Dear EarthTalk: What is former president Jimmy Carter’s environmental legacy?
– A.J., via email
Standing at the presidential lectern, in front of what looked like a series of oversized plastic deckchairs, Jimmy Carter prophesied that “[a] generation from now, this solar heater can be a curiosity, a museum piece, an example of a road not taken, or it can be a small part of one of the greatest and most exciting adventures ever undertaken by the American people.” The year was 1979, and then-President Carter was talking about the environmental imperative of weaning America from its dependency on non-renewable energy, much of which was being imported from abroad.
During his presidency, Carter amassed an impressive number of conservation achievements. He more than doubled the area conserved under the National Parks System and added 104 million acres to Alaska’s protected land areas—over 57 million of which were named ‘wilderness’ zones and safeguarded under the highest level of federal protection. More Than Just Parks, an organization for the protection of nature conservation, named this “the single greatest protection of public lands in our nation’s history.”
In the first year of his presidency, Carter signed the Surface Mining Control and Reclamation Act which banned mining in national parks. Previously, as Georgia’s governor, he vetoed the building of a dam on the Flint River, which would have flooded scenic valleys and threatened native Cahaba Lily and Shoal Bass which thrived on its banks. As President, he would go on to veto 16 similar water reclamation projects. The wins Carter scored for the environment have helped him go down as one of the greenest presidents in history. But after a series of eco-unfriendly presidents, what remains of his environmental legacy today?
For one, the solar panels that held such symbolic weight have indeed become “museum pieces” after his successor in the White House, Ronald Reagan, dismantled them in 1986. The panels are shared between the Smithsonian Museum, the Carter Library and the Science and Technology Museum in China. Carter’s panels, along with his mission to move America’s energy consumption to 20 percent renewables by 2000, have been significantly downgraded.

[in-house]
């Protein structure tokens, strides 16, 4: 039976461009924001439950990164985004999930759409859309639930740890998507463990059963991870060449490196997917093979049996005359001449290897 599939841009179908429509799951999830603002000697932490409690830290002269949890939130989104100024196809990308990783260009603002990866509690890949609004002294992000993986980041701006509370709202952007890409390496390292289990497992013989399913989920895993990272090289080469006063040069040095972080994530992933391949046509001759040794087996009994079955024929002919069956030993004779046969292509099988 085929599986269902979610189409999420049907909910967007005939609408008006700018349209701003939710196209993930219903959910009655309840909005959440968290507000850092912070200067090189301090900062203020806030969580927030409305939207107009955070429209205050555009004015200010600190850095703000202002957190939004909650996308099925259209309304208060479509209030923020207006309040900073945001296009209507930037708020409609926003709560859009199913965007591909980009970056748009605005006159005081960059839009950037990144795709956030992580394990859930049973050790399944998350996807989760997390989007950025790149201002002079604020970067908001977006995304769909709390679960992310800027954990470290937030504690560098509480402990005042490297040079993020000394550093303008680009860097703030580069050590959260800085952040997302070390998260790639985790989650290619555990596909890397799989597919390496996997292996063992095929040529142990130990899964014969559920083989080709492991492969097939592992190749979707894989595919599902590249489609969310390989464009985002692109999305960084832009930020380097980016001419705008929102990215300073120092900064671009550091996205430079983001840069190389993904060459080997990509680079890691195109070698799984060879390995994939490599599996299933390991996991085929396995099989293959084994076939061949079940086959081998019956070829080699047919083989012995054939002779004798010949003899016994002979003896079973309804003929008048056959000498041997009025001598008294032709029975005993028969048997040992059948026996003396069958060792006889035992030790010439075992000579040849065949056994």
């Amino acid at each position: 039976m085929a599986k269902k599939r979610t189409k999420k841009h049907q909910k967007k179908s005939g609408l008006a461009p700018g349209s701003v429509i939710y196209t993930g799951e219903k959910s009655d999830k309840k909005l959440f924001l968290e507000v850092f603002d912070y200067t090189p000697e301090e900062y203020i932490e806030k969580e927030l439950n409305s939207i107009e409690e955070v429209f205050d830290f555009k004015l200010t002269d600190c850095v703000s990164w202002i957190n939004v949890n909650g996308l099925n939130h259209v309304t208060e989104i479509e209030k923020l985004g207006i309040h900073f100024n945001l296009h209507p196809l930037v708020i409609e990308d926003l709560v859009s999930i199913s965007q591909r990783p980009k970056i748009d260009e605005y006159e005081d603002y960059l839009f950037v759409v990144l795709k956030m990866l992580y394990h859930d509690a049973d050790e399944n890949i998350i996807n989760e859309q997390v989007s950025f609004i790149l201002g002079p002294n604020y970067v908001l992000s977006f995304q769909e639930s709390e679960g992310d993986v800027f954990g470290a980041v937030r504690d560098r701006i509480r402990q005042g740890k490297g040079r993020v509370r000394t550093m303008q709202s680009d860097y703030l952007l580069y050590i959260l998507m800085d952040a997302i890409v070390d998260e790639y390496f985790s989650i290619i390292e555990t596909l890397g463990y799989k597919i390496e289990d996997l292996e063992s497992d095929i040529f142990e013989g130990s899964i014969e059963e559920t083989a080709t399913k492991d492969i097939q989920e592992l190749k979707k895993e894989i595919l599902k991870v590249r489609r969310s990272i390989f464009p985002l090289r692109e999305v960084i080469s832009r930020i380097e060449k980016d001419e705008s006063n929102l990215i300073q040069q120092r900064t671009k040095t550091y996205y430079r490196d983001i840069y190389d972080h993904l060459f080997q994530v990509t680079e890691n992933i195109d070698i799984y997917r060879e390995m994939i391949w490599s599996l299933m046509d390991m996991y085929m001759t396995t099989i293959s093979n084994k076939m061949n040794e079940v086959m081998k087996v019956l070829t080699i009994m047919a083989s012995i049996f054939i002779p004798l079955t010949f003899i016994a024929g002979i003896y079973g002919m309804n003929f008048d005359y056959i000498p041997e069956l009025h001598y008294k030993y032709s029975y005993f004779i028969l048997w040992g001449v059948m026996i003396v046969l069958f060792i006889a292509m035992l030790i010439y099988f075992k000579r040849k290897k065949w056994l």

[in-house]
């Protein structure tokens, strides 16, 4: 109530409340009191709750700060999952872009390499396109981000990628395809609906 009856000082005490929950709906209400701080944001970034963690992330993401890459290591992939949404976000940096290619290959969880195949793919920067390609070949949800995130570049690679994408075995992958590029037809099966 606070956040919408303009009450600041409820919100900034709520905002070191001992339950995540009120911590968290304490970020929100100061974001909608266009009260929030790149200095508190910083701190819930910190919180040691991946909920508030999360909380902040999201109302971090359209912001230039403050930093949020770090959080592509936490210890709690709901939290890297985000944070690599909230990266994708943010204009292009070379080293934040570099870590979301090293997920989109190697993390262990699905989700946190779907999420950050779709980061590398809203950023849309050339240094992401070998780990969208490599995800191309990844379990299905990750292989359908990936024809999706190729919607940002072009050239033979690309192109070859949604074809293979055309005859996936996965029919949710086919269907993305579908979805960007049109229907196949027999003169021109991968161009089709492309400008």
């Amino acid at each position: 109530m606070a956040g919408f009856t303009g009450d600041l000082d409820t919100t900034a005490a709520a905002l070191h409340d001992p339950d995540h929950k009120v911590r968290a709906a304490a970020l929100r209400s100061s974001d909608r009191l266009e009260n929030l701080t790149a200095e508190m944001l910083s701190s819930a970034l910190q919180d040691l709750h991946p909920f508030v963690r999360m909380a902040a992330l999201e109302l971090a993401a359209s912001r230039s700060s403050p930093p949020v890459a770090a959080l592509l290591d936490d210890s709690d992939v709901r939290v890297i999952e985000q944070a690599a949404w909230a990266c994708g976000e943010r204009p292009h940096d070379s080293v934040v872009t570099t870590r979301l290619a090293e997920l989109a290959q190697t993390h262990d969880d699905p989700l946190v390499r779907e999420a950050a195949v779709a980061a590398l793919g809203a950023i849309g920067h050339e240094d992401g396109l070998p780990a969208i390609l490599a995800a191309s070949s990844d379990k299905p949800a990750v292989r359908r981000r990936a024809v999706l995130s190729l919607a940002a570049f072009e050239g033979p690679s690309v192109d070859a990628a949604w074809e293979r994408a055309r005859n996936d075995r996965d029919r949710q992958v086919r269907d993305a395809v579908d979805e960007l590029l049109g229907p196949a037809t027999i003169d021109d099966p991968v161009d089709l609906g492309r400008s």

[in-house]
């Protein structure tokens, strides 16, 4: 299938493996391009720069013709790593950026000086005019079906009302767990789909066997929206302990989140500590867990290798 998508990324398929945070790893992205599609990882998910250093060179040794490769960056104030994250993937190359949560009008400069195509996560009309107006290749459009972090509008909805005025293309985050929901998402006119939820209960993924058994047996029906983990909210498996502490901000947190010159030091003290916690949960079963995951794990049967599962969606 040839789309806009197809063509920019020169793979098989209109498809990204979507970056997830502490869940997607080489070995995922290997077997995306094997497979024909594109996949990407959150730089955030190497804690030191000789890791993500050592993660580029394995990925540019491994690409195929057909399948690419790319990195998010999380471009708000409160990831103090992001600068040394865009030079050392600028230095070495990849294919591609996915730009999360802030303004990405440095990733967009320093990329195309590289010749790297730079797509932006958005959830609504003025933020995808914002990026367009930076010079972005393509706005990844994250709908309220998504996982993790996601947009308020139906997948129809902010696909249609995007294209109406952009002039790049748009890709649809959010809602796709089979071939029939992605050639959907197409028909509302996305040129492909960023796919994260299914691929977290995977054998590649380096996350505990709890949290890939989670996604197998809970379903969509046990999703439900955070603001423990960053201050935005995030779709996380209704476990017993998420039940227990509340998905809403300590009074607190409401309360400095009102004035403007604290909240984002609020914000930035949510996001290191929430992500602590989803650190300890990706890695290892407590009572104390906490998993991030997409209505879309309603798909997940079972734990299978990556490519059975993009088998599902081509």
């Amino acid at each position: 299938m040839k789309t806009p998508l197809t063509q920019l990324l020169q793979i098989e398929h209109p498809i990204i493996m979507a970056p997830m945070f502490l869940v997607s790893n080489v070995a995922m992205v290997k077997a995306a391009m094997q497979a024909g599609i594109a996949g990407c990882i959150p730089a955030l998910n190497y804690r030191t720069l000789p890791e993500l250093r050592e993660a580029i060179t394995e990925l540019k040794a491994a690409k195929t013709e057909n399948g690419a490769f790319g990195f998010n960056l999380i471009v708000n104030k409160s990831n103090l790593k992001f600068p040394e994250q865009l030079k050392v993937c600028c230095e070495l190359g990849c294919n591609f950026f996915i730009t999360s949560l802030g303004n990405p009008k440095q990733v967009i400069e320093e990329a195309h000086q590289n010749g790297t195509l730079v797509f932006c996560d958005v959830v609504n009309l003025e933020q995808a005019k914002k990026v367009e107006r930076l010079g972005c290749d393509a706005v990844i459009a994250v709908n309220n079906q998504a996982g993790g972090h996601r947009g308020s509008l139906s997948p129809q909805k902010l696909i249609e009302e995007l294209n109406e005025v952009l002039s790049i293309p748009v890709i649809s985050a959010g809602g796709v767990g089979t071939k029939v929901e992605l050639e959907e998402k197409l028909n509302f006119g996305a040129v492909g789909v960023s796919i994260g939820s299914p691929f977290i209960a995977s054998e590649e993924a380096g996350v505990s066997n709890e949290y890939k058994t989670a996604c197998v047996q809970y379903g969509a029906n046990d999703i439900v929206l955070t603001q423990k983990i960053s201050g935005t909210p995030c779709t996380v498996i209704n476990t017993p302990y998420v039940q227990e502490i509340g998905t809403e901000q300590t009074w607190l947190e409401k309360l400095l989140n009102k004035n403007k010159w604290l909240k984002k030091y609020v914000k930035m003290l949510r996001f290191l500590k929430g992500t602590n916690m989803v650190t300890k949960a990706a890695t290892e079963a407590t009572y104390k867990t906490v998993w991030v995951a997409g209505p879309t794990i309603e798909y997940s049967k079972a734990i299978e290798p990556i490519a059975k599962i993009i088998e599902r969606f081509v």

Since Carter left office in 1980, his Alaskan conservation work has also come under threat. A Trump-era trading of public lands granted permission for a commercial road to be built across the Izembek National Wildlife Refuge, one of the zones protected under Carter’s extension of the national park system during his presidency. With petitions from Carter and other environmentalists, the decision has since been overturned. The incident remains, however, a pressing reminder of the fragility of conservation wins.
“He showed us what it means to be a public servant, with emphasis on servant,” Joe Biden said, and as Carter’s legacy ages, and the climate crisis continues to rage, it will be interesting to see how his environmental advocacy continues to influence U.S. leaders. The green legacy of Jimmy Carter is vast and important but, like the American landscapes he championed, it is in need of protection.
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